When I first arrived in the suburbs in 2002, I was miserable. I joked that my claw marks destroyed third avenue from being dragged out of Manhattan. I loved the ease of city living. Walking instead of driving to destinations, having friends nearby and swiftly completing my interior design work throughout the city made me happy. I took advantage of all New York had to offer. I went to museums, frequented Central Park, attended sporting events, and discovered restaurants in obscure locations. You could say I took massive bites of the big apple daily. Living in New York inspired me to go after my goals, dream bigger, dare to reach for what I never thought I was capable of achieving. Beyond taking advantage of the city, I appreciated the gorgeous windows on Madison Avenue, the spring flowers along Park Avenue, the gay pride parade, and sailors roaming the city during fleet week. My eight years in the city were some of my happiest years. My first daughter was born at Mount Sinai Hospital and it was heaven to push her in the stroller throughout the city, meeting other new mom’s and expanding my social network. I adored my new life as a mom in the city. I was content.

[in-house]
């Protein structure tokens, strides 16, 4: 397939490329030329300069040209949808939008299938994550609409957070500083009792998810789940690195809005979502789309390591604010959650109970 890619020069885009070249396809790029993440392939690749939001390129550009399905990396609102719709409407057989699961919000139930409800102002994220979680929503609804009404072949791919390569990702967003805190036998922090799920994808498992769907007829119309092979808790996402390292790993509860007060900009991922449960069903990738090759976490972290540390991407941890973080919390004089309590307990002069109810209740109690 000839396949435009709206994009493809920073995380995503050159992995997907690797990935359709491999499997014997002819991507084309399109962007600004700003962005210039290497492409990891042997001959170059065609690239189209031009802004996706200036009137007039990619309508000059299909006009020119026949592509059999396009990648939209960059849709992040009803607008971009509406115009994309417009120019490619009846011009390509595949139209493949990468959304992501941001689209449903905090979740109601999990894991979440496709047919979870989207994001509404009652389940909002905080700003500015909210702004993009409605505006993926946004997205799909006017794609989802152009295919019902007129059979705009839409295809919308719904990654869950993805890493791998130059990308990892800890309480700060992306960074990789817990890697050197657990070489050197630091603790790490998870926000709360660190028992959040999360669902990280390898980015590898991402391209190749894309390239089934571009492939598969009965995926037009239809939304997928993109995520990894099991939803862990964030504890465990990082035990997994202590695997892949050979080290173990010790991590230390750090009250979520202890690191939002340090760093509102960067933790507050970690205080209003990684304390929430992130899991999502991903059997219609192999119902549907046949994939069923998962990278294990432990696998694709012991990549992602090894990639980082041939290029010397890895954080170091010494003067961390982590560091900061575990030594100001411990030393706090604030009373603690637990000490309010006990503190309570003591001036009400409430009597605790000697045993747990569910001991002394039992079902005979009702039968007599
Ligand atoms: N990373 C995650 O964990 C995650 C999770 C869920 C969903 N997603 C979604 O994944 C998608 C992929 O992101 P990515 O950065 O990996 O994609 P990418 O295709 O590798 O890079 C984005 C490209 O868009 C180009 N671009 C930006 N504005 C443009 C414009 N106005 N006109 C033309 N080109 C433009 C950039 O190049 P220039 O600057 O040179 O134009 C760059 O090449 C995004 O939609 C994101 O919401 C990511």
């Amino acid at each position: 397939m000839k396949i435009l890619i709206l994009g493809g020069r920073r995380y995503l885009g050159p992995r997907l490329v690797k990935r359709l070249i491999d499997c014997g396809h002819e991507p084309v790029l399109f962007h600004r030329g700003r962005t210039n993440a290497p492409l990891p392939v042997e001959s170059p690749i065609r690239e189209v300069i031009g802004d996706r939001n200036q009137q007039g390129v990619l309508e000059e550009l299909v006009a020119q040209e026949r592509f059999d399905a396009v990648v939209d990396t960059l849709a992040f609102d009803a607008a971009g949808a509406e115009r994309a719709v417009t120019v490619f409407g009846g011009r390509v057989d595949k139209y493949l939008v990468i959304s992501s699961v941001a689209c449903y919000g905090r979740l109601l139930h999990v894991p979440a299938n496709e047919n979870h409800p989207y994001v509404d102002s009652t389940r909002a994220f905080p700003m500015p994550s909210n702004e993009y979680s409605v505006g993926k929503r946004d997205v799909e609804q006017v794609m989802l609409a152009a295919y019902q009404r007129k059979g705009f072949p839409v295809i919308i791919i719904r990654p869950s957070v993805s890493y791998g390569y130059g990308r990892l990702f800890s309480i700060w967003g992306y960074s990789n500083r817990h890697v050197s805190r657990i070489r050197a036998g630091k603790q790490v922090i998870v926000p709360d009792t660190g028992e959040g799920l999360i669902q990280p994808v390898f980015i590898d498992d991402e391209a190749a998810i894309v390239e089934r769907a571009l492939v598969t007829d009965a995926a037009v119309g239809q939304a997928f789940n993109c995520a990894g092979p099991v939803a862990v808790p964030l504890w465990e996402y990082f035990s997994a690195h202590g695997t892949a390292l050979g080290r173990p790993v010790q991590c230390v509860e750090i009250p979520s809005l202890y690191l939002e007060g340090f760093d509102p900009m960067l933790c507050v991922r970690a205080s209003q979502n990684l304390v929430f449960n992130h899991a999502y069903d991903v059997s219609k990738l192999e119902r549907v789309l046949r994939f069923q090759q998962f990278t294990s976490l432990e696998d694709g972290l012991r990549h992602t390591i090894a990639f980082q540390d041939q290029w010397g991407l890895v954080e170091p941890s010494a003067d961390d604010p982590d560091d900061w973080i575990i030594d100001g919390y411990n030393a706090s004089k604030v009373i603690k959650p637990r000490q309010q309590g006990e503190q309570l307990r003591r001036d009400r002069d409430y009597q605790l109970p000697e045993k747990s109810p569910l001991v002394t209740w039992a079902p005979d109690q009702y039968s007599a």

As I sat in the back seat of the realtor’s large Mercedes with my knees pressed against the passenger seat in front of me, I hunched down beneath the window, wishing I could disappear. I remember thinking, ‘I should want this.’ We spent our weekends travelling outside the city investigating quaint suburban towns, and each time I felt a fog envelop my head. My eyes struggled to open and my legs felt weighty. A pit formed in my stomach and I wished the earth would swallow me. Looking back on that time in my life, it’s clear why I felt ill from house hunting, but in the moment the ‘shoulds’ captured my tongue. It felt like the next box to be checked on life’s to do list. Who was I to argue the gold standard? Graduate college, get married before thirty, have a baby, move to a suburb with a nice yard and swing set, have more kids, get a dog and live happily ever after. I was following a roadmap that I thought would lead to happiness, but at 30 I didn’t understand that we can make our own unique roadmap to happiness. On paper, a new custom built house in a beautiful town, close to my parents ‘should’ have fulfilled my dreams, but I didn’t want any of it. I wanted my loud, cramped, sixth floor apartment on 67th street. I wanted the wonders of Manhattan at my fingertips. I wanted bustling streets at all hours and my best friend a few blocks away. I can’t recall a single conversation addressing if we should move to the ‘burbs, only where and when we would move.